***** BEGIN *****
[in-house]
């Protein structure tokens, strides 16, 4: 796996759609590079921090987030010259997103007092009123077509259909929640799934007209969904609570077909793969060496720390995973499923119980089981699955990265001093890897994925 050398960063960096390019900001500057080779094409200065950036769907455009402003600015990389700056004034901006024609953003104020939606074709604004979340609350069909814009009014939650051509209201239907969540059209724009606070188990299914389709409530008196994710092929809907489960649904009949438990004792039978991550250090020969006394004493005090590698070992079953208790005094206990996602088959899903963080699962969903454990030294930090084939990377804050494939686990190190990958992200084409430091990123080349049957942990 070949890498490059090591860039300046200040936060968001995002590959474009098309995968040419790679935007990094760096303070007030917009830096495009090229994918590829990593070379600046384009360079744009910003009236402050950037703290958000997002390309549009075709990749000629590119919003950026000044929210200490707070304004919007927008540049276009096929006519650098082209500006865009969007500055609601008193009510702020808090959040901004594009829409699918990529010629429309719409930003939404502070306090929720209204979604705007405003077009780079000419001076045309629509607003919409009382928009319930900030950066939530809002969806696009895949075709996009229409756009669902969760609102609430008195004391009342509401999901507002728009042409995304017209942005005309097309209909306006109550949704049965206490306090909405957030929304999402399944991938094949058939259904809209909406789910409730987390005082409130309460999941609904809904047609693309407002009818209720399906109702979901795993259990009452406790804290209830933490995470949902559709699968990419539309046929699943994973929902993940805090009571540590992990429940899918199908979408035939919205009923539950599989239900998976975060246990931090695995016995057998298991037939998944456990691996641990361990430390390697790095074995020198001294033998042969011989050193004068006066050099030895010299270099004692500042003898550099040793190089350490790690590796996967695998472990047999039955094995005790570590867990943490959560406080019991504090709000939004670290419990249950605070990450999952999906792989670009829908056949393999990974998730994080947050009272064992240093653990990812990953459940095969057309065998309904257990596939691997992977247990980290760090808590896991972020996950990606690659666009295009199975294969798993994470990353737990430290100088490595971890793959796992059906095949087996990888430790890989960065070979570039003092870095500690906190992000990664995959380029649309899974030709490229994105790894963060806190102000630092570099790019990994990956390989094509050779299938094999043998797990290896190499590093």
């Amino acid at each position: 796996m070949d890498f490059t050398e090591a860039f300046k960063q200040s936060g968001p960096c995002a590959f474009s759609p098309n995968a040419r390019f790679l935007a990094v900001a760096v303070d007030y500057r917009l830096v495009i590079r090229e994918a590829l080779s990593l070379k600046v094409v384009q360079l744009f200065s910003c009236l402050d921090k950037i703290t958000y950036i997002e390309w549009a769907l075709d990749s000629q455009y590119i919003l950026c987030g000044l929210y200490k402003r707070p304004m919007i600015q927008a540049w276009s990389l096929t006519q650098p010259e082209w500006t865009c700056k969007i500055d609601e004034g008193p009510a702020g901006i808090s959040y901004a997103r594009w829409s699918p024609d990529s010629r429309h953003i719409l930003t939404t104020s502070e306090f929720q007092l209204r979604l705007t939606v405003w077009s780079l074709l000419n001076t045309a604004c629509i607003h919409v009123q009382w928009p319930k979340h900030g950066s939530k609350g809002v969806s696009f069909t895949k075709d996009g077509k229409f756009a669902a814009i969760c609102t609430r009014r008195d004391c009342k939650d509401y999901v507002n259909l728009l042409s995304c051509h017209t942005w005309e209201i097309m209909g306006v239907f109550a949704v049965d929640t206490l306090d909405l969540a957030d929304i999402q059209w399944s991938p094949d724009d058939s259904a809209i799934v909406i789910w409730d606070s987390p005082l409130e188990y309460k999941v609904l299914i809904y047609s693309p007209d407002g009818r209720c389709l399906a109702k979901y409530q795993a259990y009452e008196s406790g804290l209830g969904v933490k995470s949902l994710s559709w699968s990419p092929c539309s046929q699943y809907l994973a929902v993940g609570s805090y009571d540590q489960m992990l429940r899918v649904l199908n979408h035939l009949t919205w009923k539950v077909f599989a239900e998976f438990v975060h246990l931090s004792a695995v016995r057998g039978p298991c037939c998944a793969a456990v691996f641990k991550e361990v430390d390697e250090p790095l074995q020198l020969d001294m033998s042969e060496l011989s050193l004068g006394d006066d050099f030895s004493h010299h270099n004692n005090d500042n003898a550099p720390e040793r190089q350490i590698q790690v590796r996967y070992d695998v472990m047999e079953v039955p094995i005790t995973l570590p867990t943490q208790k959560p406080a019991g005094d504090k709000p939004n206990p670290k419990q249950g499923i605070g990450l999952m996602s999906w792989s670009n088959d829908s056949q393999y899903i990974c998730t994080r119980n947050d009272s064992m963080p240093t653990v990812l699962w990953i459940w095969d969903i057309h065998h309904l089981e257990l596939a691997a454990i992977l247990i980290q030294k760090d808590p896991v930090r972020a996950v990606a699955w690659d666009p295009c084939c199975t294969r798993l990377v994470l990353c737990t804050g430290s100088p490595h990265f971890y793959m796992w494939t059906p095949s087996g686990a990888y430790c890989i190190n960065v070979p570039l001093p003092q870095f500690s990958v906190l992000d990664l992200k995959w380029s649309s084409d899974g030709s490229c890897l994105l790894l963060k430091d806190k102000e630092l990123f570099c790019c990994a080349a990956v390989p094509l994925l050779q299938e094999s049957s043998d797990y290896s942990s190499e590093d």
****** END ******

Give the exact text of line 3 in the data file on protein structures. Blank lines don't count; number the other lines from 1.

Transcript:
């Amino acid at each position: 796996m070949d890498f490059t050398e090591a860039f300046k960063q200040s936060g968001p960096c995002a590959f474009s759609p098309n995968a040419r390019f790679l935007a990094v900001a760096v303070d007030y500057r917009l830096v495009i590079r090229e994918a590829l080779s990593l070379k600046v094409v384009q360079l744009f200065s910003c009236l402050d921090k950037i703290t958000y950036i997002e390309w549009a769907l075709d990749s000629q455009y590119i919003l950026c987030g000044l929210y200490k402003r707070p304004m919007i600015q927008a540049w276009s990389l096929t006519q650098p010259e082209w500006t865009c700056k969007i500055d609601e004034g008193p009510a702020g901006i808090s959040y901004a997103r594009w829409s699918p024609d990529s010629r429309h953003i719409l930003t939404t104020s502070e306090f929720q007092l209204r979604l705007t939606v405003w077009s780079l074709l000419n001076t045309a604004c629509i607003h919409v009123q009382w928009p319930k979340h900030g950066s939530k609350g809002v969806s696009f069909t895949k075709d996009g077509k229409f756009a669902a814009i969760c609102t609430r009014r008195d004391c009342k939650d509401y999901v507002n259909l728009l042409s995304c051509h017209t942005w005309e209201i097309m209909g306006v239907f109550a949704v049965d929640t206490l306090d909405l969540a957030d929304i999402q059209w399944s991938p094949d724009d058939s259904a809209i799934v909406i789910w409730d606070s987390p005082l409130e188990y309460k999941v609904l299914i809904y047609s693309p007209d407002g009818r209720c389709l399906a109702k979901y409530q795993a259990y009452e008196s406790g804290l209830g969904v933490k995470s949902l994710s559709w699968s990419p092929c539309s046929q699943y809907l994973a929902v993940g609570s805090y009571d540590q489960m992990l429940r899918v649904l199908n979408h035939l009949t919205w009923k539950v077909f599989a239900e998976f438990v975060h246990l931090s004792a695995v016995r057998g039978p298991c037939c998944a793969a456990v691996f641990k991550e361990v430390d390697e250090p790095l074995q020198l020969d001294m033998s042969e060496l011989s050193l004068g006394d006066d050099f030895s004493h010299h270099n004692n005090d500042n003898a550099p720390e040793r190089q350490i590698q790690v590796r996967y070992d695998v472990m047999e079953v039955p094995i005790t995973l570590p867990t943490q208790k959560p406080a019991g005094d504090k709000p939004n206990p670290k419990q249950g499923i605070g990450l999952m996602s999906w792989s670009n088959d829908s056949q393999y899903i990974c998730t994080r119980n947050d009272s064992m963080p240093t653990v990812l699962w990953i459940w095969d969903i057309h065998h309904l089981e257990l596939a691997a454990i992977l247990i980290q030294k760090d808590p896991v930090r972020a996950v990606a699955w690659d666009p295009c084939c199975t294969r798993l990377v994470l990353c737990t804050g430290s100088p490595h990265f971890y793959m796992w494939t059906p095949s087996g686990a990888y430790c890989i190190n960065v070979p570039l001093p003092q870095f500690s990958v906190l992000d990664l992200k995959w380029s649309s084409d899974g030709s490229c890897l994105l790894l963060k430091d806190k102000e630092l990123f570099c790019c990994a080349a990956v390989p094509l994925l050779q299938e094999s049957s043998d797990y290896s942990s190499e590093d």